That wasn’t the end of it, just the beginning actually.  Soon after a mother and toddler approached me for a photo, after informing them of the charge, she walked away to her husband, then he walked away. I again felt triumphant, until her husband returned handed her something and over she came with a big smile. He didn’t have the correct change so he went off to get it! So as not to disappoint I again posed for the photo. As I looked over my shoulder I could again see my friends doubled over with laughter. At this point a line was forming, all of them waiting patiently to have their photo taken with me. It was getting out of control so we had to leave. It was truly funny and what an experience, again I was faced with the decision, and I chose celebrity rather than freak.

 When put to the test, when I had the option to laugh or cry, to hide away or step out bolder, I’m glad I chose to keep living. What would you have done? What would you have chosen?


The reality is people can be cruel to those of us who don’t fit the ‘perfect’ mold. And how I see it, if I hide away, cower in a corner and stop living the way I want to, then they win, I’m admitting defeat and by default endorsing their opinion.  I don’t want to be robbed of life or voluntarily surrender it. Everyone has a right to their own opinion, but I don’t have to agree or conform to it.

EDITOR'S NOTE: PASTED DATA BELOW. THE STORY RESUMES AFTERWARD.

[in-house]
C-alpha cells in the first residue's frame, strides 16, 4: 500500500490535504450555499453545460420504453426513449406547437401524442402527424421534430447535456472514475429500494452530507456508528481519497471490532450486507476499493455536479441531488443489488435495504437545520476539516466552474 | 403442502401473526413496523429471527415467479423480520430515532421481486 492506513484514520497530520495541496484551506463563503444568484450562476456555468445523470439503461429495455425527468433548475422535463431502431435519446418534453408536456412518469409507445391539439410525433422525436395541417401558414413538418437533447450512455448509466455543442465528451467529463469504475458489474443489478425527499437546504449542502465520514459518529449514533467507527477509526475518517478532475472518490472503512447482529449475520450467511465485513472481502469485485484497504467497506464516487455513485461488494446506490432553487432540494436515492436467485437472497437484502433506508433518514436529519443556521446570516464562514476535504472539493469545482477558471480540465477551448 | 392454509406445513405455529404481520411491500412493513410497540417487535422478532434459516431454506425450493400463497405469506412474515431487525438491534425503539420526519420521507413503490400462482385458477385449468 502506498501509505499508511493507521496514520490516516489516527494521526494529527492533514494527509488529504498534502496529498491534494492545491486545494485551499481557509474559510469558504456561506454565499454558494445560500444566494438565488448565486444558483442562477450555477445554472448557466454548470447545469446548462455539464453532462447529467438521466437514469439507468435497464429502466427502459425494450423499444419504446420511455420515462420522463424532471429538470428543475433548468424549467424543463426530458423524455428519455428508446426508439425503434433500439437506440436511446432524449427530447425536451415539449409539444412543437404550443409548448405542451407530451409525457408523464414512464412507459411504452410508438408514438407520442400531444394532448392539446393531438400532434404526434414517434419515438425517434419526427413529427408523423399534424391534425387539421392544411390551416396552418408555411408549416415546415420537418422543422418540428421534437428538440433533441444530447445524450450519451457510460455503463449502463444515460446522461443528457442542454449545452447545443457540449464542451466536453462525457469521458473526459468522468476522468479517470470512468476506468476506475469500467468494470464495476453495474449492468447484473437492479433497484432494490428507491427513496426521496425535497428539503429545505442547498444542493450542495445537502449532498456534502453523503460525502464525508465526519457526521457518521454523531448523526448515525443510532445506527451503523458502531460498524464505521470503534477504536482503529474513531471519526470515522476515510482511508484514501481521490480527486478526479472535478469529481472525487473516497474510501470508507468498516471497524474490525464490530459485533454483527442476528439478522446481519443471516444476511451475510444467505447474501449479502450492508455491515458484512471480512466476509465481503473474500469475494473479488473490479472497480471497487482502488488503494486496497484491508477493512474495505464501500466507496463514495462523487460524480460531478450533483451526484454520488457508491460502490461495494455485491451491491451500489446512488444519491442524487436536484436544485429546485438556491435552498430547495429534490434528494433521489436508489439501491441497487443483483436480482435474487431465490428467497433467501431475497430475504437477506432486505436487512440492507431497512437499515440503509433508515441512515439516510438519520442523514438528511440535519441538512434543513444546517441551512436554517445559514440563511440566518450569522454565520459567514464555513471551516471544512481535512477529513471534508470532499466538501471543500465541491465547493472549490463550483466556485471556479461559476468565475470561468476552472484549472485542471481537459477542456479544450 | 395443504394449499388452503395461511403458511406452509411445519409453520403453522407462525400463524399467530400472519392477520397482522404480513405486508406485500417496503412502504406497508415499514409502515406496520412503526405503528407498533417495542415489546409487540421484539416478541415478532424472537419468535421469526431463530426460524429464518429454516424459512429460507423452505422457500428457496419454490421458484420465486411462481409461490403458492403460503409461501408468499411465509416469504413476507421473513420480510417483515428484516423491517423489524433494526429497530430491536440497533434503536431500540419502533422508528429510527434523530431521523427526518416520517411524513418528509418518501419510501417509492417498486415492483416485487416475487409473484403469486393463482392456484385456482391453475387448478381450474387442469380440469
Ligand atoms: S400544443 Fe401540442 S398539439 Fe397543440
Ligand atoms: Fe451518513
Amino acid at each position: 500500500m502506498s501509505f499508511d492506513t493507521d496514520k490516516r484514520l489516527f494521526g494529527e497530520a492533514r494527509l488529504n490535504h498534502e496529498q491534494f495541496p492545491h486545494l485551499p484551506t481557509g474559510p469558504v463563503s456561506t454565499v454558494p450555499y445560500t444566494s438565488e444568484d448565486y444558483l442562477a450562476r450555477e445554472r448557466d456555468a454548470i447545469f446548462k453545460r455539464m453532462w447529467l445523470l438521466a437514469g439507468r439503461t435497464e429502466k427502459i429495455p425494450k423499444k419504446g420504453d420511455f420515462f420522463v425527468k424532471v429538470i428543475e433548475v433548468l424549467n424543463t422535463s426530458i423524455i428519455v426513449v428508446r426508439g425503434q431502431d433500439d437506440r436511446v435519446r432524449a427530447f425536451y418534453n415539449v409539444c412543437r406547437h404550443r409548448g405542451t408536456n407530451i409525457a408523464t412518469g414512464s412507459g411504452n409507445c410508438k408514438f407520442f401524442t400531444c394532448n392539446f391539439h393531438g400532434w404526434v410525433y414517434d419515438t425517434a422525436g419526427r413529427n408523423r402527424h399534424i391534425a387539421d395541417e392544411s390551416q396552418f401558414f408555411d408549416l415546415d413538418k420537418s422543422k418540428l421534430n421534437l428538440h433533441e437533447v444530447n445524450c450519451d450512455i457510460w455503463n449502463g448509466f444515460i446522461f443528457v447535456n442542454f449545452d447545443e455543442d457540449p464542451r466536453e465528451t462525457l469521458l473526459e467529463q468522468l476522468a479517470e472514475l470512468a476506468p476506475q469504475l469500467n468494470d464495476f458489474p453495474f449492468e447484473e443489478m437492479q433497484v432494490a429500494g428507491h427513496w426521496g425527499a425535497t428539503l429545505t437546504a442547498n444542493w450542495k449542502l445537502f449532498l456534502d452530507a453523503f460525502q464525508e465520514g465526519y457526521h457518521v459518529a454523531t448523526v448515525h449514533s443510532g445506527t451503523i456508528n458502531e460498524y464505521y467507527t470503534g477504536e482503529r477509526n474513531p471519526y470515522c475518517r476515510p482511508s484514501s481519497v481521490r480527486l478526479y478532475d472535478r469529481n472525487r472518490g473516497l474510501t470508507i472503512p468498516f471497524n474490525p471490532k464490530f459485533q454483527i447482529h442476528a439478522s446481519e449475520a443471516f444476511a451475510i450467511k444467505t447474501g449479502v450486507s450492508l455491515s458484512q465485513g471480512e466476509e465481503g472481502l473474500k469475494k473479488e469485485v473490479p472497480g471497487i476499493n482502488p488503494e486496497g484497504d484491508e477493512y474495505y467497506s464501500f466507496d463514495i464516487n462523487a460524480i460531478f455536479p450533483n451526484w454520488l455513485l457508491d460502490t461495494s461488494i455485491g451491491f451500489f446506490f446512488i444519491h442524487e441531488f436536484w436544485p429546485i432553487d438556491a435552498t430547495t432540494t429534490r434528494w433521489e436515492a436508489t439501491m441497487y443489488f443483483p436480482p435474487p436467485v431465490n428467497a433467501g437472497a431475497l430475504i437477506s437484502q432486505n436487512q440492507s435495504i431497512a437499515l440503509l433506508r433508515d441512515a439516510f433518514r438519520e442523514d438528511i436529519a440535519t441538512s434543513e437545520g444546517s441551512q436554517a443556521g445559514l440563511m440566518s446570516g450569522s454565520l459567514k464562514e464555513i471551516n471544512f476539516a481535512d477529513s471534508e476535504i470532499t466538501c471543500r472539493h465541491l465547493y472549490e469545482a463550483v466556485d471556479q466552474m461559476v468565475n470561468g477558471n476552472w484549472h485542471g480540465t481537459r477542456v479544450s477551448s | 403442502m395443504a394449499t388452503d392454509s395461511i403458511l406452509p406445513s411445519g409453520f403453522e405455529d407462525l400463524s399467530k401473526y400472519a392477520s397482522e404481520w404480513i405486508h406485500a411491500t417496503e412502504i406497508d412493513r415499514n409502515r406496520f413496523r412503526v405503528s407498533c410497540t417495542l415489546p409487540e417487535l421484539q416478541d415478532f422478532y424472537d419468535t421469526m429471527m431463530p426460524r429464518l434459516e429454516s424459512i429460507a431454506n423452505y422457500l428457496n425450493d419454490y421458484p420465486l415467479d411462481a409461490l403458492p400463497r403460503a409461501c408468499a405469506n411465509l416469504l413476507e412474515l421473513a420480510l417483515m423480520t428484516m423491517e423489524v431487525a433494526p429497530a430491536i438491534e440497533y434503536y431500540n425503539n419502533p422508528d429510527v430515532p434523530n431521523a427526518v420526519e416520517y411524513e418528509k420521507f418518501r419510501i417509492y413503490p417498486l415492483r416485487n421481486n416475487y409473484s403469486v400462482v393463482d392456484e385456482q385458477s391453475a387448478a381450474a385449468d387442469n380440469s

Being asked if I was a wrestler wasn’t my finest hour and at first I was horrified and crushed. But instead of focusing on how rubbish that made me feel, it occurred to me, that the shopkeeper was just plain rude, tactless and clueless about the depth and breadth of the beauty and riches in the world. It says much more about him than it does about me. Instead of focusing on my hurt or insecurity, I laughed and felt pity for him, and my anger and shame dissipated. I thought I’d be embarrassed to talk of this encounter, but really, the absurdity moves it from something that makes me sad and insecure to something that is ridiculously hilarious.

 People are going to throw things at you no matter what your size, shape, gender or race, it’s up to you if you catch them, and if you do catch them, what basket will you put them in? The basket that breaks you, defines you or the one that strengthens you?